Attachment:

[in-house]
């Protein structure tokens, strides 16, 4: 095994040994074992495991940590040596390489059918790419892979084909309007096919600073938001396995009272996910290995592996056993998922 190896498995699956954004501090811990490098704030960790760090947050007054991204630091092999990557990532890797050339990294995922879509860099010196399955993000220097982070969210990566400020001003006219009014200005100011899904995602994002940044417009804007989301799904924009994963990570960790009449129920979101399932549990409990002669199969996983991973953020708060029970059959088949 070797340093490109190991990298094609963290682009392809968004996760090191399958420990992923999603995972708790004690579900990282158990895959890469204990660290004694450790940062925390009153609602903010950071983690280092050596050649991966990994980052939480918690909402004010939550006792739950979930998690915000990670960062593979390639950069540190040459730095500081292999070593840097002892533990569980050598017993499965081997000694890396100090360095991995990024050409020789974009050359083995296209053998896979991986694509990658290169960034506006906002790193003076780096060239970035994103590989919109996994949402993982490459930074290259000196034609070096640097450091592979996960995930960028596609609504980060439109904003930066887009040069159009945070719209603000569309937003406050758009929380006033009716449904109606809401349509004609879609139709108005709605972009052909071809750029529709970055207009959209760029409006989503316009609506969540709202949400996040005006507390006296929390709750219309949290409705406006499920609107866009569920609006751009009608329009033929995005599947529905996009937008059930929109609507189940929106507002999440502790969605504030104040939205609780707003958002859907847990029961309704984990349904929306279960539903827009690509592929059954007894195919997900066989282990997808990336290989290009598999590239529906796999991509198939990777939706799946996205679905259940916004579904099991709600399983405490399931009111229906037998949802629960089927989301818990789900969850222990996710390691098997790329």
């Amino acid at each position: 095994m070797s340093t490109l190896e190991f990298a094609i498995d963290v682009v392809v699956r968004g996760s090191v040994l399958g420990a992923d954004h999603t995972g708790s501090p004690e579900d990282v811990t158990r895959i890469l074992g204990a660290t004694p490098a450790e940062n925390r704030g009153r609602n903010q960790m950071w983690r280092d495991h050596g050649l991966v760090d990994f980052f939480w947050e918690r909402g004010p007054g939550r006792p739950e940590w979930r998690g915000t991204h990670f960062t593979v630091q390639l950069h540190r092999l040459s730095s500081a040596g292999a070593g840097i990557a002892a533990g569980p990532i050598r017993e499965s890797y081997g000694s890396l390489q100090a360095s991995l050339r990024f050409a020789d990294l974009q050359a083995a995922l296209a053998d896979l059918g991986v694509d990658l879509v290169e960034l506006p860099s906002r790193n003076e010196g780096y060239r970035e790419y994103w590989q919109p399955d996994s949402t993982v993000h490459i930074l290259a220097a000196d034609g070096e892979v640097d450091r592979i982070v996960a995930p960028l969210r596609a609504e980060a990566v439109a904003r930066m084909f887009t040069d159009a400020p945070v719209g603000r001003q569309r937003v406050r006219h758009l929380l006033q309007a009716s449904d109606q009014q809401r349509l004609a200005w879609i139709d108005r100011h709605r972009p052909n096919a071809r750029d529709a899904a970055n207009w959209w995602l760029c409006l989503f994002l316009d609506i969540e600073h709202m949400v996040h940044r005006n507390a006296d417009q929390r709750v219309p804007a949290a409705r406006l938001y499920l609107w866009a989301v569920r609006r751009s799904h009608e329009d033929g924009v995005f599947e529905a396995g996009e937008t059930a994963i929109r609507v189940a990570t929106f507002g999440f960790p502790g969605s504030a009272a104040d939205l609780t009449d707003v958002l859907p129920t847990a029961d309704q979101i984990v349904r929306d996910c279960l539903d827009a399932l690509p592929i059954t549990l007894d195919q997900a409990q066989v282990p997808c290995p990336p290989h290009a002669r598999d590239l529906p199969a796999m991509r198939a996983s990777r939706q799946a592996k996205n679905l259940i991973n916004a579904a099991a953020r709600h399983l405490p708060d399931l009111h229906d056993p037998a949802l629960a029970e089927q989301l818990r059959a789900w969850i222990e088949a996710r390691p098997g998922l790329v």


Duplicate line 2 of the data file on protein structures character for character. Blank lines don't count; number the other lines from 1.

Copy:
């Protein structure tokens, strides 16, 4: 095994040994074992495991940590040596390489059918790419892979084909309007096919600073938001396995009272996910290995592996056993998922 190896498995699956954004501090811990490098704030960790760090947050007054991204630091092999990557990532890797050339990294995922879509860099010196399955993000220097982070969210990566400020001003006219009014200005100011899904995602994002940044417009804007989301799904924009994963990570960790009449129920979101399932549990409990002669199969996983991973953020708060029970059959088949 070797340093490109190991990298094609963290682009392809968004996760090191399958420990992923999603995972708790004690579900990282158990895959890469204990660290004694450790940062925390009153609602903010950071983690280092050596050649991966990994980052939480918690909402004010939550006792739950979930998690915000990670960062593979390639950069540190040459730095500081292999070593840097002892533990569980050598017993499965081997000694890396100090360095991995990024050409020789974009050359083995296209053998896979991986694509990658290169960034506006906002790193003076780096060239970035994103590989919109996994949402993982490459930074290259000196034609070096640097450091592979996960995930960028596609609504980060439109904003930066887009040069159009945070719209603000569309937003406050758009929380006033009716449904109606809401349509004609879609139709108005709605972009052909071809750029529709970055207009959209760029409006989503316009609506969540709202949400996040005006507390006296929390709750219309949290409705406006499920609107866009569920609006751009009608329009033929995005599947529905996009937008059930929109609507189940929106507002999440502790969605504030104040939205609780707003958002859907847990029961309704984990349904929306279960539903827009690509592929059954007894195919997900066989282990997808990336290989290009598999590239529906796999991509198939990777939706799946996205679905259940916004579904099991709600399983405490399931009111229906037998949802629960089927989301818990789900969850222990996710390691098997790329």